Keynes and Macroeconomics After 70 Years
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Keynes and Macroeconomics After 70 Years

Critical Assessments of The General Theory

Edited by L. Randall Wray and Matthew Forstater

In this substantial new collection, esteemed Post-Keynesian scholars reassess the relevance of Keynes’s The General Theory to a broad array of topic areas, ranging from the environment, investment finance, exchange rates, and socialism, as well as inquiries into general Post-Keynesian theory.
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Chapter 6: Asimakopulos’s Criticism of Keynes’s Short-period Equilibrium: A Reformulation

Abdelkader Slifi

Extract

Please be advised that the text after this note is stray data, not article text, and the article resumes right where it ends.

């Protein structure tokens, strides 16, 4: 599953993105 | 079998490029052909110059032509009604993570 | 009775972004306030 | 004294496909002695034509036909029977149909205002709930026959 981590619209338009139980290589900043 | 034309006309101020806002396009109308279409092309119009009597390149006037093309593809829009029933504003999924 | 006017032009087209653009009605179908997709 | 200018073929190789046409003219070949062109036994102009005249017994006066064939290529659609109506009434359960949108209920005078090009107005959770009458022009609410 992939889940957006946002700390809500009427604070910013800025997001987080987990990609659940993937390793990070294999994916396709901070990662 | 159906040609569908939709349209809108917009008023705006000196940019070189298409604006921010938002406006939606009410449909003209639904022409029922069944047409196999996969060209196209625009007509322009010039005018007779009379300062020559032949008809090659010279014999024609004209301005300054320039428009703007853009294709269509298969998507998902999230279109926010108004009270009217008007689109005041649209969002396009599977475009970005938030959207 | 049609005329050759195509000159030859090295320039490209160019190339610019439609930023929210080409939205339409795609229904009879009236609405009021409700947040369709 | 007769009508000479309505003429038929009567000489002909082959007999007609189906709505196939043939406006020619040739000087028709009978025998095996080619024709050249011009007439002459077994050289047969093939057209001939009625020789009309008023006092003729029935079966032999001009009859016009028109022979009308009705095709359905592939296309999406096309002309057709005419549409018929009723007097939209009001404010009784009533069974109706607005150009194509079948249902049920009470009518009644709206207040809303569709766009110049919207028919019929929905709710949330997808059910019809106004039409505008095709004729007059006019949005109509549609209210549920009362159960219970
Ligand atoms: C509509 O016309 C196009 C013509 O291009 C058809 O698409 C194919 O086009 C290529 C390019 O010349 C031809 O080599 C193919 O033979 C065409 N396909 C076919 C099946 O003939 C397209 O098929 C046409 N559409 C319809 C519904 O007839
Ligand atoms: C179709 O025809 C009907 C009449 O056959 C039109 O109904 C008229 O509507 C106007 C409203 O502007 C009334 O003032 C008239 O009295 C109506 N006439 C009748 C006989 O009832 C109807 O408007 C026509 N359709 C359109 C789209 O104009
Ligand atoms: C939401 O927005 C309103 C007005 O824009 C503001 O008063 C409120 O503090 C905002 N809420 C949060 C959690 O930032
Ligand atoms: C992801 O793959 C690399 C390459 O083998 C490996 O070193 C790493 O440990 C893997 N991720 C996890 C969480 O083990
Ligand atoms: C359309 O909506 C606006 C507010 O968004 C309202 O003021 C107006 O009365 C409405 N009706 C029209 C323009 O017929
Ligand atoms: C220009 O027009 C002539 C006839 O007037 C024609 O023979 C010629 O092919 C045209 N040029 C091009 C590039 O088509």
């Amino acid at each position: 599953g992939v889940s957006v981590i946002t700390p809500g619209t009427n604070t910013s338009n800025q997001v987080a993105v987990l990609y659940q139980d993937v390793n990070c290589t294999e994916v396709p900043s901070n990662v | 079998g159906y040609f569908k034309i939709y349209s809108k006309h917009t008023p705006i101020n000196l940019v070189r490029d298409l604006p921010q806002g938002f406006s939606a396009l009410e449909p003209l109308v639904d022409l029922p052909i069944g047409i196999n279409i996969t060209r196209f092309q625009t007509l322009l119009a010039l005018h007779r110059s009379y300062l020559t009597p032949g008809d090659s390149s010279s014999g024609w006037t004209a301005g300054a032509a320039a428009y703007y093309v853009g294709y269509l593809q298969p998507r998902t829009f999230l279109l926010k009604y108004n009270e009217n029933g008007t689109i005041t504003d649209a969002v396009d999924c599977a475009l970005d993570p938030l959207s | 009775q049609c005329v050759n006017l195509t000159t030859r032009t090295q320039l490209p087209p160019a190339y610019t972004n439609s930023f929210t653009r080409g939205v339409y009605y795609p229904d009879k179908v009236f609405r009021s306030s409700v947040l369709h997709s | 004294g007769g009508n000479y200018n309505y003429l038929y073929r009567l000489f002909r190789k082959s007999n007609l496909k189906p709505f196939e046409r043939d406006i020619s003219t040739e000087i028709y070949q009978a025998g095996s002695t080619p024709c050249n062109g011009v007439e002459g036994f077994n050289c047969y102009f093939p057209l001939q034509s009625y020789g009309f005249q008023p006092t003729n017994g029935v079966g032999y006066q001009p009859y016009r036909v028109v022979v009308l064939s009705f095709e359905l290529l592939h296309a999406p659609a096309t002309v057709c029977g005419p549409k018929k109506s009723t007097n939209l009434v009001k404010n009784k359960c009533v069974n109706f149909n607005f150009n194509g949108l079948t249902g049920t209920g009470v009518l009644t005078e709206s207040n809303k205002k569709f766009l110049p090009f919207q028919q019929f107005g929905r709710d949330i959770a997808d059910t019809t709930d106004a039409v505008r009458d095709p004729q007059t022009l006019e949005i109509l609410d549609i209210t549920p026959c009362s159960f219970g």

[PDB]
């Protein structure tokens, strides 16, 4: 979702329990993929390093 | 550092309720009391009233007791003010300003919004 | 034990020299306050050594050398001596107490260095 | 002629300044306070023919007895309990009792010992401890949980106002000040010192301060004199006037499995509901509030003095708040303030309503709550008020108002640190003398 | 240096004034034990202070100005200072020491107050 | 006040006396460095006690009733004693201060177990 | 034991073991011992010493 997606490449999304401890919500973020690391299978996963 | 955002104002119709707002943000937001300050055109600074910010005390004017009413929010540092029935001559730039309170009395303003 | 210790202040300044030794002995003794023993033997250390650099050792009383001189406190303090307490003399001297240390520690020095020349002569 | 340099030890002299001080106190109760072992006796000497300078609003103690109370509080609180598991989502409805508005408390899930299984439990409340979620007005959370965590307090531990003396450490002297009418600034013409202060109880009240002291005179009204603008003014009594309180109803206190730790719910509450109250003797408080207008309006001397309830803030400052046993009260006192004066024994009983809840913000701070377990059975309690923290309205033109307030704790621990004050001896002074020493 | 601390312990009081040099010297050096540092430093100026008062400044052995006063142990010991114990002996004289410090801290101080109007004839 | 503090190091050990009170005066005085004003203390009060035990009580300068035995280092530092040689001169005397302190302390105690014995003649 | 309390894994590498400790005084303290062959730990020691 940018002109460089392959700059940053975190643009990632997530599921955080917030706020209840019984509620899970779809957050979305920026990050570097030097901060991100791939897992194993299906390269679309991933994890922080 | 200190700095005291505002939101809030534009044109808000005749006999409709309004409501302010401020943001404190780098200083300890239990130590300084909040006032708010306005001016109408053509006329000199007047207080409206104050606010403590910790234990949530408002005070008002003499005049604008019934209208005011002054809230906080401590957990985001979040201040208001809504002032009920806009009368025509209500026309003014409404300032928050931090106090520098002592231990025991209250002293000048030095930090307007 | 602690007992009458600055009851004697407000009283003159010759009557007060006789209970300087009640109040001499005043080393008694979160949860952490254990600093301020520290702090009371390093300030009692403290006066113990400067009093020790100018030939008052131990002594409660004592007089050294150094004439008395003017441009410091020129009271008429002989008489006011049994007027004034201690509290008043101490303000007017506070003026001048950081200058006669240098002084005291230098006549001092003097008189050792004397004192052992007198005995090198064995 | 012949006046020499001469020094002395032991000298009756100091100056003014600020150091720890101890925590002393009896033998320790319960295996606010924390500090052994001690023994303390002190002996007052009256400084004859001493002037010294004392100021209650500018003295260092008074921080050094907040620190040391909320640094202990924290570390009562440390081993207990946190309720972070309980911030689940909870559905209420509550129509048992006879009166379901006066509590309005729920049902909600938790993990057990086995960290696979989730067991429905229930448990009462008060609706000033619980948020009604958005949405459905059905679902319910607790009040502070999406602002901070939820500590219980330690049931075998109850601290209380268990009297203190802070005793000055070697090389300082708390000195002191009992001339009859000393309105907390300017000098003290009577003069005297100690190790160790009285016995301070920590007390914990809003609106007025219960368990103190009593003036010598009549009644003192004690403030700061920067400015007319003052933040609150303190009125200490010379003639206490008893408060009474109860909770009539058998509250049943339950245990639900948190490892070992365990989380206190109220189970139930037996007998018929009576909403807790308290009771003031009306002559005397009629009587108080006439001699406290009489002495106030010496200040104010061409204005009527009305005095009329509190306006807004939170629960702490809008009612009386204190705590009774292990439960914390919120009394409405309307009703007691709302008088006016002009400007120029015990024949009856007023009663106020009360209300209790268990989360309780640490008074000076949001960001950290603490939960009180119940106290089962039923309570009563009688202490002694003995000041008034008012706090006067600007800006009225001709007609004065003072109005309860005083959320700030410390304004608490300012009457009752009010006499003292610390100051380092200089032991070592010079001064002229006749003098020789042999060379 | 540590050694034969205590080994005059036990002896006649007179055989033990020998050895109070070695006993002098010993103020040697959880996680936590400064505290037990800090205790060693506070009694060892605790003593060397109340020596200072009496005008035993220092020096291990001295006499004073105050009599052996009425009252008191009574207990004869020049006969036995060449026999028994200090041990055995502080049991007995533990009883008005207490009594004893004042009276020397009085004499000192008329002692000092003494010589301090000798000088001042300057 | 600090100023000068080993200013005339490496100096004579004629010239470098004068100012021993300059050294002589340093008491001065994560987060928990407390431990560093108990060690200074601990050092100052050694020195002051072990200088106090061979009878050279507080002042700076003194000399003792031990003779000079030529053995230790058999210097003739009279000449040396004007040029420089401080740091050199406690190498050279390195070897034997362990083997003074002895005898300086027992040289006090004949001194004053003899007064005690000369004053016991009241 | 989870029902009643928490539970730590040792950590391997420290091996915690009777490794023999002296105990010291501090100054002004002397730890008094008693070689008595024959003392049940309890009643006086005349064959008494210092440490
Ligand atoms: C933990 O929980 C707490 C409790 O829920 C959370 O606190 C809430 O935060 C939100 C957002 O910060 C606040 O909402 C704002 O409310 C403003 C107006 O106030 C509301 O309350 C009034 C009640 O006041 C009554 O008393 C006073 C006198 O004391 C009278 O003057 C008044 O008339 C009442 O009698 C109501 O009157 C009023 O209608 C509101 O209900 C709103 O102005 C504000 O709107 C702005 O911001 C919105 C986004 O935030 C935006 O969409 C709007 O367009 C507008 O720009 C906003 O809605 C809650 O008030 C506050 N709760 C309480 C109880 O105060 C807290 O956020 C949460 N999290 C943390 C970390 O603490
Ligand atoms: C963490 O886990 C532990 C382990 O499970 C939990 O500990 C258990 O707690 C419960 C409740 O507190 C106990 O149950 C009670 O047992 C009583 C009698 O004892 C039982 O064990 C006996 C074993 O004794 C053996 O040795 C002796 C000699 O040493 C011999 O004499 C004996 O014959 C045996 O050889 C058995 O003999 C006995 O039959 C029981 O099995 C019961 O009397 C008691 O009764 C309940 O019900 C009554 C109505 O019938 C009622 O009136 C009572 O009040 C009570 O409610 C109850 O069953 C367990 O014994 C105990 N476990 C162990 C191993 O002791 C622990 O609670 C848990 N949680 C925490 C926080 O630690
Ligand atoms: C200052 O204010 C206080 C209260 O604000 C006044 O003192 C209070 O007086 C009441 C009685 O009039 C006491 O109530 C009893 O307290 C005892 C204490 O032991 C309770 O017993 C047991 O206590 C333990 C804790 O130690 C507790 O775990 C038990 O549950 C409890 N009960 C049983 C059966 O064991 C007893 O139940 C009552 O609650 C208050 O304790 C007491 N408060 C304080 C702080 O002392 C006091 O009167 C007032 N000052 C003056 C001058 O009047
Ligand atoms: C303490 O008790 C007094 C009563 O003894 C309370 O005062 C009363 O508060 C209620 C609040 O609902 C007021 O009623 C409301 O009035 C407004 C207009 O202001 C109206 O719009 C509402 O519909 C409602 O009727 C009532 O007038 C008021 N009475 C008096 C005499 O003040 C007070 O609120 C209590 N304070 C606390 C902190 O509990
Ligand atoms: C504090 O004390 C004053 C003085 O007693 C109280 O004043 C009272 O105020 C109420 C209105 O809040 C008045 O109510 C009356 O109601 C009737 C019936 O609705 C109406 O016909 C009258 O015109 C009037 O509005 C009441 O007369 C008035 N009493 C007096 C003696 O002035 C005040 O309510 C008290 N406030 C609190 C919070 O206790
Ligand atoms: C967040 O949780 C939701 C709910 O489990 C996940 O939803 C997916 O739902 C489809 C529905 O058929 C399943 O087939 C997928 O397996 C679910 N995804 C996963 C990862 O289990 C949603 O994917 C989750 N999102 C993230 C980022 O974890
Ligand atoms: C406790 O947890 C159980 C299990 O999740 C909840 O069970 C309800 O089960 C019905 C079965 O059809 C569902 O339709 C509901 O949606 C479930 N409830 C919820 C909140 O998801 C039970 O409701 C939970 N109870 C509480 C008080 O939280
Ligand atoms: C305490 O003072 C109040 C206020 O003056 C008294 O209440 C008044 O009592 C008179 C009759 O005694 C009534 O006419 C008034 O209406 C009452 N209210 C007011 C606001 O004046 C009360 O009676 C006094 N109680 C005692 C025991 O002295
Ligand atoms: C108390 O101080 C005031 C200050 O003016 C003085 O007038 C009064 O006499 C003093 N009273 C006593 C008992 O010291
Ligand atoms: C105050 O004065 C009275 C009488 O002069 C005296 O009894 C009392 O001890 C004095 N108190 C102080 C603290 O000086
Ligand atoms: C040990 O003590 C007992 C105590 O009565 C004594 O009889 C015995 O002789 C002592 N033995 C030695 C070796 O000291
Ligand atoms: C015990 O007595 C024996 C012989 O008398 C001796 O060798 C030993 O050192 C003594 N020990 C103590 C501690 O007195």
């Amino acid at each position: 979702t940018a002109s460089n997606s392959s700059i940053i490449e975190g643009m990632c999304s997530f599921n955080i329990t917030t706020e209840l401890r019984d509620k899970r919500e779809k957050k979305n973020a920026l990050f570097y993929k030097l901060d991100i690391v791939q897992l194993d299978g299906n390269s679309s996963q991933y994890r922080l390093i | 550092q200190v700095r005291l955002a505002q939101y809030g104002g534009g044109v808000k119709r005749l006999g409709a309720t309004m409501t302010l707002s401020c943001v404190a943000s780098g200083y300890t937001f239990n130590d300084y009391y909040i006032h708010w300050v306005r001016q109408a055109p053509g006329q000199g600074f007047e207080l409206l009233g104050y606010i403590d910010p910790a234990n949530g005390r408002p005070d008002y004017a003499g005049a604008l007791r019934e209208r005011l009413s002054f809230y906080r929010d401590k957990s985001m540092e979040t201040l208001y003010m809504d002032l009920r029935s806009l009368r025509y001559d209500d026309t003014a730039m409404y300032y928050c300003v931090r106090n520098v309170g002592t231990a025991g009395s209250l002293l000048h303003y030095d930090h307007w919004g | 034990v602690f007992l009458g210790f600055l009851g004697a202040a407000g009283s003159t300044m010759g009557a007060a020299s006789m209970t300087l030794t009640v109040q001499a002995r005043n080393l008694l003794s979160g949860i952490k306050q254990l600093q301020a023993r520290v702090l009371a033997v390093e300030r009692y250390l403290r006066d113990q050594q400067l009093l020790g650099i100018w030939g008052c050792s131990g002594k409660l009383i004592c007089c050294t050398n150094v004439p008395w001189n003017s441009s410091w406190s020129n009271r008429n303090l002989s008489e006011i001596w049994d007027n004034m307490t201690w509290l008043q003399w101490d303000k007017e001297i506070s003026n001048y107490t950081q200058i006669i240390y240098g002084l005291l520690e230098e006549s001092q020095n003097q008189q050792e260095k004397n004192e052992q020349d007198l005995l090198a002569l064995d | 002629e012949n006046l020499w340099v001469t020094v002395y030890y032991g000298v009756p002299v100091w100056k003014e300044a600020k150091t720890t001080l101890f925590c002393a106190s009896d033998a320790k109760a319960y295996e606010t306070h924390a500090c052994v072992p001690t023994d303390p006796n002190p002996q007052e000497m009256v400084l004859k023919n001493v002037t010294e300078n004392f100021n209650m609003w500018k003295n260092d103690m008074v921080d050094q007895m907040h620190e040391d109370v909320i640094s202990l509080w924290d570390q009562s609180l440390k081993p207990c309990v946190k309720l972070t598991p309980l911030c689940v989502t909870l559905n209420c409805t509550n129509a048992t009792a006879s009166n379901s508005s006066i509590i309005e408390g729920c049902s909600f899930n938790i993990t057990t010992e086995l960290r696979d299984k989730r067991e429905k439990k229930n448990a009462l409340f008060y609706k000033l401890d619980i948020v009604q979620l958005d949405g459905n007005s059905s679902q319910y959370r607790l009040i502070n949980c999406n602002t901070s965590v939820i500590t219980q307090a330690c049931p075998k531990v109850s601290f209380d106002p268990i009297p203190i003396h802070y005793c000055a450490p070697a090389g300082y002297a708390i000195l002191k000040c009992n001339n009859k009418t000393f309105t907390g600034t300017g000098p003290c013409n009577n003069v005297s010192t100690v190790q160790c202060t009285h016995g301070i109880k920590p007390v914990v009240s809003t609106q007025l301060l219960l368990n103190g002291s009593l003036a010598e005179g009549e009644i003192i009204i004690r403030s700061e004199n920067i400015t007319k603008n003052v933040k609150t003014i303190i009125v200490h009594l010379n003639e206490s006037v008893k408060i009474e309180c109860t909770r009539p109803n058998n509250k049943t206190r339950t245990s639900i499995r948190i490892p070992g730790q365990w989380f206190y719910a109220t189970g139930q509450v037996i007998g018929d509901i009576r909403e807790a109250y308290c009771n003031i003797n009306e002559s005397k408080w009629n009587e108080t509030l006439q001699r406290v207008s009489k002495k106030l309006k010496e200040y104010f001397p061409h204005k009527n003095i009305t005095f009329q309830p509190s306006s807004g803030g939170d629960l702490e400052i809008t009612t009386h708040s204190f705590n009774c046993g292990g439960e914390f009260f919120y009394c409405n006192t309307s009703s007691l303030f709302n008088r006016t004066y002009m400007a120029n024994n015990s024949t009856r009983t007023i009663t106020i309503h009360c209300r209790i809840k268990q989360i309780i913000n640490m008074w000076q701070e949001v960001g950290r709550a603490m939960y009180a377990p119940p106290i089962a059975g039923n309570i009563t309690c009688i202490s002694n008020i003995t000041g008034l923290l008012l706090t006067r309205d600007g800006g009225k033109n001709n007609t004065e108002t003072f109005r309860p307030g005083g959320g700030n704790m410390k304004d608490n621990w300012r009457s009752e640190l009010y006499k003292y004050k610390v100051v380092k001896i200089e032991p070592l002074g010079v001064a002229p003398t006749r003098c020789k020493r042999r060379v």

6. Asimakopulos’s criticism of Keynes’s short-period equilibrium: a reformulation Abdelkader Slifi* INTRODUCTION In The General Theory of Employment, Interest and Money (1936), it seems that Keynes’s method is ‘only half in time and half in equilibrium’. On the one hand, he rejects the classical method, which consists of establishing long-term tendencies of economic variables towards long-period equilibrium. By taking into account uncertainty, he seems to favour a method with a historical treatment of time. In this way, he justifies the instability of the long-period equilibrium by the volatility of long-term expectations: Keynes was looking at the actual situation and trying to understand how an actual economy operates; he brought the argument down from timeless stationary states into the present, here and now, when the past cannot be changed and the future cannot be known. (Robinson, 1971: ix) On the other hand, in order to demonstrate the principle of effective demand on the basis of the existence of an equilibrium level of unemployment, Keynes defines the concept of short-period equilibrium and uses it within the framework of a comparative static method in order to study the determination of the volume of employment. In this way, he obtains the identity between saving and investment by overlooking the time required for the multiplier effect to be worked out and by assuming a stable position of the short-period equilibrium volume of employment. According to Asimakopulos, ‘there is a constant tension in Keynes’s theory between his desire to deal with a...

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